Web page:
In late March, the first notion of a soft lockdown arrived through school closures, and was marked by throngs of people leaving Dhaka, the capital city, for the seaside town of Cox’s Bazar and the northern hilly region of Sylhet. On being asked about their decision to turn the pandemic closure into bonus vacations, one of the tourists simply said to a TV reporter that she was confident in her heart that she was quite safe, and, in any case, life and death have already been decided by higher powers above.

This que sera sera — what will be, will be — approach to life itself is really underscored by an absence of any expectation from the authorities, and a rather understandable distrust of the establishment. This might explain the not-so-massive success of the quarantine of returning migrant labourers. Migrant labourers back from Italy were placed in quarantine in a large camp by the Dhaka Airport, and soon there were media reports of many fleeing the camp for their villages. They felt safer in their villages than the quarantine camp.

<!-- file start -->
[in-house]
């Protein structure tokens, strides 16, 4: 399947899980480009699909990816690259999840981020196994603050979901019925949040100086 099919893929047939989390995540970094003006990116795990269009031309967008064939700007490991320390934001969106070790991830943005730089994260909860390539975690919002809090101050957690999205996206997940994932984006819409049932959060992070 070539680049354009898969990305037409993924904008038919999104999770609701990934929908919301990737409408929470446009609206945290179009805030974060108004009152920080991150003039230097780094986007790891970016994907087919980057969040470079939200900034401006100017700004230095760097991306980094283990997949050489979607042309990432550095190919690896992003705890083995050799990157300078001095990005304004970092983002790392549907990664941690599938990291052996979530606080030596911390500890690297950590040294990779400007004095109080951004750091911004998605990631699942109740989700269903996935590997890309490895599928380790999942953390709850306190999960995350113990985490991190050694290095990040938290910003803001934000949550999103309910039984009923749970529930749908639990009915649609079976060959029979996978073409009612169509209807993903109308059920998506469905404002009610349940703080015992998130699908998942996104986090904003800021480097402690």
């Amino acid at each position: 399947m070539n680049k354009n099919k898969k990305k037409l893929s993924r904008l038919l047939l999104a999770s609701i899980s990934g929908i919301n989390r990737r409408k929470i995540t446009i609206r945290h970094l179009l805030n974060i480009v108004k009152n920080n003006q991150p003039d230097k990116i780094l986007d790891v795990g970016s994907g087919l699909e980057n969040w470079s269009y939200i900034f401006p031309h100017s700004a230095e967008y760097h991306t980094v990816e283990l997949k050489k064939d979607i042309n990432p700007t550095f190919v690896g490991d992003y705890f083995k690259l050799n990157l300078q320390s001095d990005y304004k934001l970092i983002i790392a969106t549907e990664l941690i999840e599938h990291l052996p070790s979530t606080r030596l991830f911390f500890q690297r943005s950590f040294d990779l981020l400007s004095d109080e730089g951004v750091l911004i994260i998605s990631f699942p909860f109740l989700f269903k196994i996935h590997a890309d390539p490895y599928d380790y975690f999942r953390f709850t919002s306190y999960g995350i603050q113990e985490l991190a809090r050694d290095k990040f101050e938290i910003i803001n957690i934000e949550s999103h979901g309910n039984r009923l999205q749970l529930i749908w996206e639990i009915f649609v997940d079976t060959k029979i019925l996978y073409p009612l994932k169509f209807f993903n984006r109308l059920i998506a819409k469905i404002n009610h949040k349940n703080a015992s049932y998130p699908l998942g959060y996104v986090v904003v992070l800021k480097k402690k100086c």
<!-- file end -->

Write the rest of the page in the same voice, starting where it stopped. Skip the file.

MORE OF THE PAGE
Bangladeshis treat Covid-19 just as any other viral infection that kills hundreds of people every monsoon; which is why extended family members have been visiting quarantined foreign-returnees with tropical fruits and apples, the traditional sick-bed formality items in Bangladesh. Media reports showed crowds gathered in front of houses where people were kept in quarantine, attempting to get an understanding of the exotic nature of the isolation process. In fact, it has been noted that the fastest way to get a crowd anywhere in Bangladesh now is to spread the word of a quarantined person in the vicinity.